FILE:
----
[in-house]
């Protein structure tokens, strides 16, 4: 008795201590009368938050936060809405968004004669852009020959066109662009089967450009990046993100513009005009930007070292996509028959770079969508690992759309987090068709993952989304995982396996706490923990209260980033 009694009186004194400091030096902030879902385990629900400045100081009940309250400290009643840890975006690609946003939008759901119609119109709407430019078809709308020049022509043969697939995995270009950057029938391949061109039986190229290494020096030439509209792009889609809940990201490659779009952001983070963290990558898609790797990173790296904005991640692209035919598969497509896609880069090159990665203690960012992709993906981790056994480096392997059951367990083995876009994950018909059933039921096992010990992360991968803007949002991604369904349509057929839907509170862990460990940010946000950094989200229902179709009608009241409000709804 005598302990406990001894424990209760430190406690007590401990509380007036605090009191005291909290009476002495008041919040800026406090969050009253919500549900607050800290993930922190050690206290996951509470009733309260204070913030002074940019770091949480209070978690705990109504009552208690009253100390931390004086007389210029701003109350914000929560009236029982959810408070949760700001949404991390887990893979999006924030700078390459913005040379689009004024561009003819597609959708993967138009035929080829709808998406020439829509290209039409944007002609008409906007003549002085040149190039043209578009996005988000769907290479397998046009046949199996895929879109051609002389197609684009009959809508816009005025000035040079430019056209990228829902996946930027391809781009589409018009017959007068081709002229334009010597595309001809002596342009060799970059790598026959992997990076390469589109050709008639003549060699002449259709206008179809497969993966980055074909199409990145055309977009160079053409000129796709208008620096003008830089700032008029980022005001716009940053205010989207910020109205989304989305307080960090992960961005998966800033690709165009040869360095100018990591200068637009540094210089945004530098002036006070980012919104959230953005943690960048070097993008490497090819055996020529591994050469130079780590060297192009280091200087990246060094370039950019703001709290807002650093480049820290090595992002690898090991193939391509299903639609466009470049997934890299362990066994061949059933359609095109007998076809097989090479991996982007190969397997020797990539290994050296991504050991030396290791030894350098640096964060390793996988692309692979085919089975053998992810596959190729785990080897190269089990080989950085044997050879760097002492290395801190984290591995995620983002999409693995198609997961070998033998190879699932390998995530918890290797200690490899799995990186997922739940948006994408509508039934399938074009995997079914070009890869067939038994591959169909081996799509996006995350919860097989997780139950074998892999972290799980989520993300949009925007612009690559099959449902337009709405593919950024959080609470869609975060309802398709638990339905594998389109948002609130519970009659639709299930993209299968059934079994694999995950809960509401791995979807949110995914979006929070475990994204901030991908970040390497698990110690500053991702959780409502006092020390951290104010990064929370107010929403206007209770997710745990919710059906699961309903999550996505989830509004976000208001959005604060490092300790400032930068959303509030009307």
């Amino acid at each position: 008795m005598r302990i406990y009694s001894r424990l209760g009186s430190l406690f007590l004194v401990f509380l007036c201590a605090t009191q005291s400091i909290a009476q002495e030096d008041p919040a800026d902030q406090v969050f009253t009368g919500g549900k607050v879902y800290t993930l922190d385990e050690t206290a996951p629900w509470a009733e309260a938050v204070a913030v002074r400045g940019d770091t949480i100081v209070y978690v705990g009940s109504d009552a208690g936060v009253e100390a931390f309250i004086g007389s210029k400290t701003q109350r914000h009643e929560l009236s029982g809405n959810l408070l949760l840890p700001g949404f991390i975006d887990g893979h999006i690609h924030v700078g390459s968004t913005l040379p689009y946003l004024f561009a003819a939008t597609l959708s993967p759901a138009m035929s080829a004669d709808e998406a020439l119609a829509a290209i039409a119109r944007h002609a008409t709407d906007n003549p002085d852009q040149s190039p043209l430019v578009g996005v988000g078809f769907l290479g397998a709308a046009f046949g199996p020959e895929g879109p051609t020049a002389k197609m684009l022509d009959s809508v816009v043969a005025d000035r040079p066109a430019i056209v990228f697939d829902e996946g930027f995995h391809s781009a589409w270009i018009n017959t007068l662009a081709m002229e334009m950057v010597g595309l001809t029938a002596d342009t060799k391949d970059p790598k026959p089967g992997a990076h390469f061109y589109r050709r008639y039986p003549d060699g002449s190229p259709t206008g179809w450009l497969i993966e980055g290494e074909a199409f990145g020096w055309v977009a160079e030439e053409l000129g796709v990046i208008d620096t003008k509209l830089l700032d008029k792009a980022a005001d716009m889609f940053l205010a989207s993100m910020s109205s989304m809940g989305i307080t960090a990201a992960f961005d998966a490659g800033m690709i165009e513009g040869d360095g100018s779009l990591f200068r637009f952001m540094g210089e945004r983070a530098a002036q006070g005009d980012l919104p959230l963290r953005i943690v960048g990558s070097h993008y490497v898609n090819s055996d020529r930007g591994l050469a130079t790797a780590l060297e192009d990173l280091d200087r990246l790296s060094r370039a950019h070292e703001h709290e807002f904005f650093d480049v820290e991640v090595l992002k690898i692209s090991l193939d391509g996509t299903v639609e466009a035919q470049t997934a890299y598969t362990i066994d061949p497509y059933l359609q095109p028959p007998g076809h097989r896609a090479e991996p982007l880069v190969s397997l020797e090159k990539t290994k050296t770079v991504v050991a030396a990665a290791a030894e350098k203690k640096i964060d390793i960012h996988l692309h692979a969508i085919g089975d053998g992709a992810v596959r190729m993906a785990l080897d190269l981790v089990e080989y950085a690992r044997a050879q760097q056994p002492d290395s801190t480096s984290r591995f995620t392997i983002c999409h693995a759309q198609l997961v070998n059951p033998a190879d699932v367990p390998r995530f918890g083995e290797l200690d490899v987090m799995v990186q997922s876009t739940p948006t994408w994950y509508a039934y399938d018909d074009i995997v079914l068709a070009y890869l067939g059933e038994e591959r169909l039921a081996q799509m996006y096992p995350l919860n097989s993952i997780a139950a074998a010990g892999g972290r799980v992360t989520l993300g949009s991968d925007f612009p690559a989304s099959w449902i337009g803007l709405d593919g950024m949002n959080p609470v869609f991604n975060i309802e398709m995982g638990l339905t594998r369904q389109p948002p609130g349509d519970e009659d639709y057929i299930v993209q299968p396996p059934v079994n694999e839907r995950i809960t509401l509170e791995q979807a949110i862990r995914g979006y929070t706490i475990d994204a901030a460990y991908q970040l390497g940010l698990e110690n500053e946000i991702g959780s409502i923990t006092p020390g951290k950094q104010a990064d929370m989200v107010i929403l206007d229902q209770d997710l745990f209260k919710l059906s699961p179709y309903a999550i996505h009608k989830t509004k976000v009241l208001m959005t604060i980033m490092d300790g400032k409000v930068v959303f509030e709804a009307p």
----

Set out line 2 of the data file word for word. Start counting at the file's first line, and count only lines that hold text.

């Protein structure tokens, strides 16, 4: 008795201590009368938050936060809405968004004669852009020959066109662009089967450009990046993100513009005009930007070292996509028959770079969508690992759309987090068709993952989304995982396996706490923990209260980033 009694009186004194400091030096902030879902385990629900400045100081009940309250400290009643840890975006690609946003939008759901119609119109709407430019078809709308020049022509043969697939995995270009950057029938391949061109039986190229290494020096030439509209792009889609809940990201490659779009952001983070963290990558898609790797990173790296904005991640692209035919598969497509896609880069090159990665203690960012992709993906981790056994480096392997059951367990083995876009994950018909059933039921096992010990992360991968803007949002991604369904349509057929839907509170862990460990940010946000950094989200229902179709009608009241409000709804 005598302990406990001894424990209760430190406690007590401990509380007036605090009191005291909290009476002495008041919040800026406090969050009253919500549900607050800290993930922190050690206290996951509470009733309260204070913030002074940019770091949480209070978690705990109504009552208690009253100390931390004086007389210029701003109350914000929560009236029982959810408070949760700001949404991390887990893979999006924030700078390459913005040379689009004024561009003819597609959708993967138009035929080829709808998406020439829509290209039409944007002609008409906007003549002085040149190039043209578009996005988000769907290479397998046009046949199996895929879109051609002389197609684009009959809508816009005025000035040079430019056209990228829902996946930027391809781009589409018009017959007068081709002229334009010597595309001809002596342009060799970059790598026959992997990076390469589109050709008639003549060699002449259709206008179809497969993966980055074909199409990145055309977009160079053409000129796709208008620096003008830089700032008029980022005001716009940053205010989207910020109205989304989305307080960090992960961005998966800033690709165009040869360095100018990591200068637009540094210089945004530098002036006070980012919104959230953005943690960048070097993008490497090819055996020529591994050469130079780590060297192009280091200087990246060094370039950019703001709290807002650093480049820290090595992002690898090991193939391509299903639609466009470049997934890299362990066994061949059933359609095109007998076809097989090479991996982007190969397997020797990539290994050296991504050991030396290791030894350098640096964060390793996988692309692979085919089975053998992810596959190729785990080897190269089990080989950085044997050879760097002492290395801190984290591995995620983002999409693995198609997961070998033998190879699932390998995530918890290797200690490899799995990186997922739940948006994408509508039934399938074009995997079914070009890869067939038994591959169909081996799509996006995350919860097989997780139950074998892999972290799980989520993300949009925007612009690559099959449902337009709405593919950024959080609470869609975060309802398709638990339905594998389109948002609130519970009659639709299930993209299968059934079994694999995950809960509401791995979807949110995914979006929070475990994204901030991908970040390497698990110690500053991702959780409502006092020390951290104010990064929370107010929403206007209770997710745990919710059906699961309903999550996505989830509004976000208001959005604060490092300790400032930068959303509030009307």